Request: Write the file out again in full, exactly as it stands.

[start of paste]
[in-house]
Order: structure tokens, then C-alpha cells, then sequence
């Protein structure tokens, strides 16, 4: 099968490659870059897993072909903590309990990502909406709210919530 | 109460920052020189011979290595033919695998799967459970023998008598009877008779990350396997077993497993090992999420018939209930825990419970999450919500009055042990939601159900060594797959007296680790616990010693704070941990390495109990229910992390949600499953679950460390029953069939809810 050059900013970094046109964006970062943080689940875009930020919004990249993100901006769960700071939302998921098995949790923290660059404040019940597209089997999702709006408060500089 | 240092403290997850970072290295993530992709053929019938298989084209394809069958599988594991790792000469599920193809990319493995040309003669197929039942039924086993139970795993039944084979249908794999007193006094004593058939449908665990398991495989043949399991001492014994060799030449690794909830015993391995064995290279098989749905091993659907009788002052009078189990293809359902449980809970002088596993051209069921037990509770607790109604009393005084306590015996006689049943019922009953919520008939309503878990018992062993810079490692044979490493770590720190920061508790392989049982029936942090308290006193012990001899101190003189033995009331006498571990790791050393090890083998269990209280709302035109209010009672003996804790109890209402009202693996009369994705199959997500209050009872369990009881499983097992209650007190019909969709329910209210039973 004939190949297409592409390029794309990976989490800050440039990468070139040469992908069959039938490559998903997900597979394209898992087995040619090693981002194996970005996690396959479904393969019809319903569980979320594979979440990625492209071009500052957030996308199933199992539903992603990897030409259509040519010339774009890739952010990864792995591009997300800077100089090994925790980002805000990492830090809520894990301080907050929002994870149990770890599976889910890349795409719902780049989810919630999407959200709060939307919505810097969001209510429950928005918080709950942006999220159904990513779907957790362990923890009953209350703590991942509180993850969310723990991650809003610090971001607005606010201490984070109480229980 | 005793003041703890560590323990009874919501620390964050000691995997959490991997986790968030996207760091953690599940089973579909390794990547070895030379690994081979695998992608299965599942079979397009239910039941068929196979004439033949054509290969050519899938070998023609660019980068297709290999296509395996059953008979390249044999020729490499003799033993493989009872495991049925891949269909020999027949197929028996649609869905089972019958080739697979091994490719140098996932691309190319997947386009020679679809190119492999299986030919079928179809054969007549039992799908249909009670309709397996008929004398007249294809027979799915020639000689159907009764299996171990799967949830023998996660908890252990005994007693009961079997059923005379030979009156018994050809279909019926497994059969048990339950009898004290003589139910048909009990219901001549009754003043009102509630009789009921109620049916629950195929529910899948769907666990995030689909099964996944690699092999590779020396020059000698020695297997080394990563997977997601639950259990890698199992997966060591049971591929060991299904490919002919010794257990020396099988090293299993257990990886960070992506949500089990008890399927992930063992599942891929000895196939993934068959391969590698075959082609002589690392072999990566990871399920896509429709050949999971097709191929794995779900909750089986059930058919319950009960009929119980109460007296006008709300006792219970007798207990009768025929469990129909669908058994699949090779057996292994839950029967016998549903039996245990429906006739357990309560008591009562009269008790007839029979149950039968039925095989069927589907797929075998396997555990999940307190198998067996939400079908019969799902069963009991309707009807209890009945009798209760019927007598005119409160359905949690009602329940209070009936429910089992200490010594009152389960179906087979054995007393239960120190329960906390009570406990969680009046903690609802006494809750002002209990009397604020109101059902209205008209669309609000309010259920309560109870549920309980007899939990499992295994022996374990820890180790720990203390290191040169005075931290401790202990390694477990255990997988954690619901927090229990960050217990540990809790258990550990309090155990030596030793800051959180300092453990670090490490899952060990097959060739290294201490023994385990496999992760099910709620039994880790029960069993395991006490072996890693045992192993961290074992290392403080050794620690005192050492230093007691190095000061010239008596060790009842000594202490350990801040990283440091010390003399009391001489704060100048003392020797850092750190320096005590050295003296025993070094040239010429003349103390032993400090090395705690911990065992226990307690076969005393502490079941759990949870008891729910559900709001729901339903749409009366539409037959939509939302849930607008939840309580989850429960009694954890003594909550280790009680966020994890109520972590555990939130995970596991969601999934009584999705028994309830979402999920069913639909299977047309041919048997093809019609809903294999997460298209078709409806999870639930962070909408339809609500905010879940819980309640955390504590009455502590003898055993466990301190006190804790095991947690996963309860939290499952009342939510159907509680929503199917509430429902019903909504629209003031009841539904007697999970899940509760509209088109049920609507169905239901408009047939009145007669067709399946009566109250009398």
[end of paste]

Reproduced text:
[in-house]
Order: structure tokens, then C-alpha cells, then sequence
């Protein structure tokens, strides 16, 4: 099968490659870059897993072909903590309990990502909406709210919530 | 109460920052020189011979290595033919695998799967459970023998008598009877008779990350396997077993497993090992999420018939209930825990419970999450919500009055042990939601159900060594797959007296680790616990010693704070941990390495109990229910992390949600499953679950460390029953069939809810 050059900013970094046109964006970062943080689940875009930020919004990249993100901006769960700071939302998921098995949790923290660059404040019940597209089997999702709006408060500089 | 240092403290997850970072290295993530992709053929019938298989084209394809069958599988594991790792000469599920193809990319493995040309003669197929039942039924086993139970795993039944084979249908794999007193006094004593058939449908665990398991495989043949399991001492014994060799030449690794909830015993391995064995290279098989749905091993659907009788002052009078189990293809359902449980809970002088596993051209069921037990509770607790109604009393005084306590015996006689049943019922009953919520008939309503878990018992062993810079490692044979490493770590720190920061508790392989049982029936942090308290006193012990001899101190003189033995009331006498571990790791050393090890083998269990209280709302035109209010009672003996804790109890209402009202693996009369994705199959997500209050009872369990009881499983097992209650007190019909969709329910209210039973 004939190949297409592409390029794309990976989490800050440039990468070139040469992908069959039938490559998903997900597979394209898992087995040619090693981002194996970005996690396959479904393969019809319903569980979320594979979440990625492209071009500052957030996308199933199992539903992603990897030409259509040519010339774009890739952010990864792995591009997300800077100089090994925790980002805000990492830090809520894990301080907050929002994870149990770890599976889910890349795409719902780049989810919630999407959200709060939307919505810097969001209510429950928005918080709950942006999220159904990513779907957790362990923890009953209350703590991942509180993850969310723990991650809003610090971001607005606010201490984070109480229980 | 005793003041703890560590323990009874919501620390964050000691995997959490991997986790968030996207760091953690599940089973579909390794990547070895030379690994081979695998992608299965599942079979397009239910039941068929196979004439033949054509290969050519899938070998023609660019980068297709290999296509395996059953008979390249044999020729490499003799033993493989009872495991049925891949269909020999027949197929028996649609869905089972019958080739697979091994490719140098996932691309190319997947386009020679679809190119492999299986030919079928179809054969007549039992799908249909009670309709397996008929004398007249294809027979799915020639000689159907009764299996171990799967949830023998996660908890252990005994007693009961079997059923005379030979009156018994050809279909019926497994059969048990339950009898004290003589139910048909009990219901001549009754003043009102509630009789009921109620049916629950195929529910899948769907666990995030689909099964996944690699092999590779020396020059000698020695297997080394990563997977997601639950259990890698199992997966060591049971591929060991299904490919002919010794257990020396099988090293299993257990990886960070992506949500089990008890399927992930063992599942891929000895196939993934068959391969590698075959082609002589690392072999990566990871399920896509429709050949999971097709191929794995779900909750089986059930058919319950009960009929119980109460007296006008709300006792219970007798207990009768025929469990129909669908058994699949090779057996292994839950029967016998549903039996245990429906006739357990309560008591009562009269008790007839029979149950039968039925095989069927589907797929075998396997555990999940307190198998067996939400079908019969799902069963009991309707009807209890009945009798209760019927007598005119409160359905949690009602329940209070009936429910089992200490010594009152389960179906087979054995007393239960120190329960906390009570406990969680009046903690609802006494809750002002209990009397604020109101059902209205008209669309609000309010259920309560109870549920309980007899939990499992295994022996374990820890180790720990203390290191040169005075931290401790202990390694477990255990997988954690619901927090229990960050217990540990809790258990550990309090155990030596030793800051959180300092453990670090490490899952060990097959060739290294201490023994385990496999992760099910709620039994880790029960069993395991006490072996890693045992192993961290074992290392403080050794620690005192050492230093007691190095000061010239008596060790009842000594202490350990801040990283440091010390003399009391001489704060100048003392020797850092750190320096005590050295003296025993070094040239010429003349103390032993400090090395705690911990065992226990307690076969005393502490079941759990949870008891729910559900709001729901339903749409009366539409037959939509939302849930607008939840309580989850429960009694954890003594909550280790009680966020994890109520972590555990939130995970596991969601999934009584999705028994309830979402999920069913639909299977047309041919048997093809019609809903294999997460298209078709409806999870639930962070909408339809609500905010879940819980309640955390504590009455502590003898055993466990301190006190804790095991947690996963309860939290499952009342939510159907509680929503199917509430429902019903909504629209003031009841539904007697999970899940509760509209088109049920609507169905239901408009047939009145007669067709399946009566109250009398």